Slow-Roasted Broad Beans by Sheila and Matt Neal of Neal’s Deli, Carrboro, NC
- from pages 8-9 of Gravy #42
WE THINK OF OUR PASTRAMI PLATE AS A MODERN MEAT-AND-TWO, built around our house-smoked pastrami and a couple of side dishes from the deli case. Broad beans, also known as Roma beans, are one of our favorite sides at the deli. We serve this dish every year when they are plentiful. (We cook most of our sides with vegetables procured from nearby farmers.) They make a great plate with our pastrami and creamy coleslaw. This is a great entertainment dish: It’s economical, it feeds a crowd without too much work for the cook, and it tastes better if made a day ahead.
2 5 lbs. broad beans (also called Roma beans), rinsed and stemmed
5 cup peeled and thinly sliced garlic
2 cups diced yellow onion
2 medium-sized tomatoes, grated*
1 teaspoon granulated sugar
5 teaspoon black pepper, coarsely ground
4 teaspoon red pepper flakes
1 tablespoon, plus 1 teaspoon kosher salt
3 bay leaves
1 cup water
5 cup extra-virgin olive oil
Heat oven to 350 degrees.
Gently and thoroughly combine all the above ingredients in a roasting pan. Place parchment paper directly onto the beans. Cover the pan with a tight-fitting lid or foil. Cook until the beans are tender, stirring well every 15 minutes for about an hour and 15 minutes. Keeps well for 3 days.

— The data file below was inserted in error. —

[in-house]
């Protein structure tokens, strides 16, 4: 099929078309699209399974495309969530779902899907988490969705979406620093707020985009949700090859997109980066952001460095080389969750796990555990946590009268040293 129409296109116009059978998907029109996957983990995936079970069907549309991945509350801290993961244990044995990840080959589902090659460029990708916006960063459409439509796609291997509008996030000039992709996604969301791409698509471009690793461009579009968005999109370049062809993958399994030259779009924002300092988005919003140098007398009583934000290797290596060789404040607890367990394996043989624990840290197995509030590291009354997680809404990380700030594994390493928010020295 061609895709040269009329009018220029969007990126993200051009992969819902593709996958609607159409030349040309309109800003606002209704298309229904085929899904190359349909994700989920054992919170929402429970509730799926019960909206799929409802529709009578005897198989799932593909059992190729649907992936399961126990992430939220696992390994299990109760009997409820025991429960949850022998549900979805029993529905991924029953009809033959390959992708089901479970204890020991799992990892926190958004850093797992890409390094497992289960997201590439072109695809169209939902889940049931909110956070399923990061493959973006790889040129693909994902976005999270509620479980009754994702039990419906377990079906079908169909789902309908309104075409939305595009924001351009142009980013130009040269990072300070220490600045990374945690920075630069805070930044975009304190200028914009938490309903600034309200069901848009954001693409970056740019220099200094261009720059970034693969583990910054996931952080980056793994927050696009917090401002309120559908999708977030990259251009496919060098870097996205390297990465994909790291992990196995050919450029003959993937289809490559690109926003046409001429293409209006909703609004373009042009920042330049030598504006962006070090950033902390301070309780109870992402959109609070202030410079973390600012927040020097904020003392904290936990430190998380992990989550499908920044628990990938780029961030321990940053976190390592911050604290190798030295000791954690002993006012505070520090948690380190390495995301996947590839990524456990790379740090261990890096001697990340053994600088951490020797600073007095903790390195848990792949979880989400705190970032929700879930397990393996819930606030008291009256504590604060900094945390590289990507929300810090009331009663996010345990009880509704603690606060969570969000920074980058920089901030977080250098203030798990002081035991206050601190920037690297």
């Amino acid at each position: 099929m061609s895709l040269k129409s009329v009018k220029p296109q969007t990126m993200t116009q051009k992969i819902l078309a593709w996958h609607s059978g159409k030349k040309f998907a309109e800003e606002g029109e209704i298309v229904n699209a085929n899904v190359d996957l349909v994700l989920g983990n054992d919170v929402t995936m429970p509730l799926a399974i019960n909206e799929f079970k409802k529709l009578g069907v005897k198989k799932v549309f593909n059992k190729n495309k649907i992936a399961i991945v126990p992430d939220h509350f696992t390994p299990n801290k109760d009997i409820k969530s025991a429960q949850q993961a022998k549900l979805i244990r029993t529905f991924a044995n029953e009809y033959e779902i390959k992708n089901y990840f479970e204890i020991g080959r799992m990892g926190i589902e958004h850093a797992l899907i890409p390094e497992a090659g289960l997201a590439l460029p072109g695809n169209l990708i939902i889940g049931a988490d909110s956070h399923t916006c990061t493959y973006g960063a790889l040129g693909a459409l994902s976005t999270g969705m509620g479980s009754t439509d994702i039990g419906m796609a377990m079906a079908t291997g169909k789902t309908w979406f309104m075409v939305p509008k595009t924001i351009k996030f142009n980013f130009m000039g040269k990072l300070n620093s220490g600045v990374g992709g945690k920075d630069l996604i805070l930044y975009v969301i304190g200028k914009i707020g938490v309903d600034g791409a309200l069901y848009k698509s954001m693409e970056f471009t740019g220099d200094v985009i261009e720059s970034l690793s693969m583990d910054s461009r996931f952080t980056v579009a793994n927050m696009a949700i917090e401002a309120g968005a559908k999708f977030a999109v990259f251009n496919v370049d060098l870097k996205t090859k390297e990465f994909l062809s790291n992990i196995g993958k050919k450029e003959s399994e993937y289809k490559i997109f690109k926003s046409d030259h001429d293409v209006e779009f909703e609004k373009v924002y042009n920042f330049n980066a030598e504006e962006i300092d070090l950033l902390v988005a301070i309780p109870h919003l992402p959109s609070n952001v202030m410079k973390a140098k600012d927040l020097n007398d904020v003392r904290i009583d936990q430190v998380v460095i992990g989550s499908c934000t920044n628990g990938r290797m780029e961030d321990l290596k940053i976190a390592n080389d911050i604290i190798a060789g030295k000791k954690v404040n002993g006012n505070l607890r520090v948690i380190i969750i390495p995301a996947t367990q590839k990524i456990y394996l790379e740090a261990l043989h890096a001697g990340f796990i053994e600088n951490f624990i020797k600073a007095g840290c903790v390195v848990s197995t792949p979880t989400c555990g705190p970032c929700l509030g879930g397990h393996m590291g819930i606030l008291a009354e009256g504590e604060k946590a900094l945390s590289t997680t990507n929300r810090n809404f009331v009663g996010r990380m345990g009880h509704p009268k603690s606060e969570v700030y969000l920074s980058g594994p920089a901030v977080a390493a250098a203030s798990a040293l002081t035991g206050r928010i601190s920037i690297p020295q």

* This is a great trick we try and share with everyone. The easiest way to “peel” tomatoes is to grate them. Cut the tomato in half, and with your fingers remove as many seeds as you can. Place the cut side of the tomato down on the coarse holes of a box grater. Run the tomato back and forth until all the flesh is grated and you are left with the skin. Discard the skin.
A month ago I was totally intimidated and scared of bitters, what they were, and how to use them. A recent encounter changed that.
It all began with a cocktail drink at Patois in New Orleans. The beautiful drink menu started off with a lovely champagne cocktail that was something like this: Champagne, Cointreau, Orange Bitters and a twist of orange. Sounds simple right?
I turn to Nathalie and Brett and ask, “What exactly IS Orange Bitters?” I am not the biggest fan of orange-infused anything and I wanted to be SURE to make the best of the most delicious cocktail that evening. Drew explained that bitters are essentially any fruit or spice marinated in 100% Pure Grain Alcohol. Nathalie added, “You can make it yourself.”